- Meaningful changes to the project goal are more important than stubbornly pursuing of the original plan
Other agile methods
Scrum is currently the most popular method for agile project management. However, there are numerous other agile techniques such as Kanban, Extreme Programming, MVP, Feature Driven Development, Test Driven Development or Crystal Clear. The term agile project management is more and more used as a generic term for those approaches that differ significantly from the classic waterfall method.
Developed in the 1950s, Kanban (Japanese for "signal card") originally comes from the production control system of Toyota. The aim here is to efficiently control each manufacturing or production stage and in particular to optimise the flow of materials. In the transfer to IT, Kanban elements from Lean Production, Lean Development and the Theory of constraints were added. The result is a separate agile project management system, which limits the number of parallel tasks and thus aims to achieve shorter throughput times. In particular, bottlenecks are to be avoided, as these are quickly visible.
The IT-Kanban is based on the following principles:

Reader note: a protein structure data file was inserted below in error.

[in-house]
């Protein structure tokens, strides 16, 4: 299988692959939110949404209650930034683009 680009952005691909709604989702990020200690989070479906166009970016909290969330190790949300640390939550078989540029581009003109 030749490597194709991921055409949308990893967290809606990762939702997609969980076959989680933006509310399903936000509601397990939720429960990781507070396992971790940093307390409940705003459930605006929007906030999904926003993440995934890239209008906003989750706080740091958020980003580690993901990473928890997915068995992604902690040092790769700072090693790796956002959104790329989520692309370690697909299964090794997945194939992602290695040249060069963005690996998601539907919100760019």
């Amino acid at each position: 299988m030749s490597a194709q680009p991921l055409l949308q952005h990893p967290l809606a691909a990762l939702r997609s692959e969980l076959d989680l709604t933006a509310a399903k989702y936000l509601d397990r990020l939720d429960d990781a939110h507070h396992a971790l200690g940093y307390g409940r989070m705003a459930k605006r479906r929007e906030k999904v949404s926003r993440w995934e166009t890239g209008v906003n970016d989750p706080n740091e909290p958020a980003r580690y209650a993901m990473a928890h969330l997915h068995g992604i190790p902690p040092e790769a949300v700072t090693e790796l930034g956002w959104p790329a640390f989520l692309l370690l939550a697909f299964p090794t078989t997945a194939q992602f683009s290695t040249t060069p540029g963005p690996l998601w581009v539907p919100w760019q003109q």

- Visualization of all stations of the work flow on a kanban board: The individual tasks, for example noted on an index card, then move from left to right through the individual stations of the value chain.
- Work in progress limit: A maximum number of tasks that can be processed simultaneously per station is defined.
- Control and analysis of the work flow: Improvements in the work process are developed by analyzing measured variables such as queue length or throughput time (from station to station or the total throughput time).
- Formulating explicit rules for the process: for example, defining what the term "finished" means or in what order, i.e. according to what prioritization, the task cards are taken
- Continuous improvement and promotion of leadership: This means that the employees concerned submit concrete suggestions for improvement and these are seriously discussed at all organizational levels.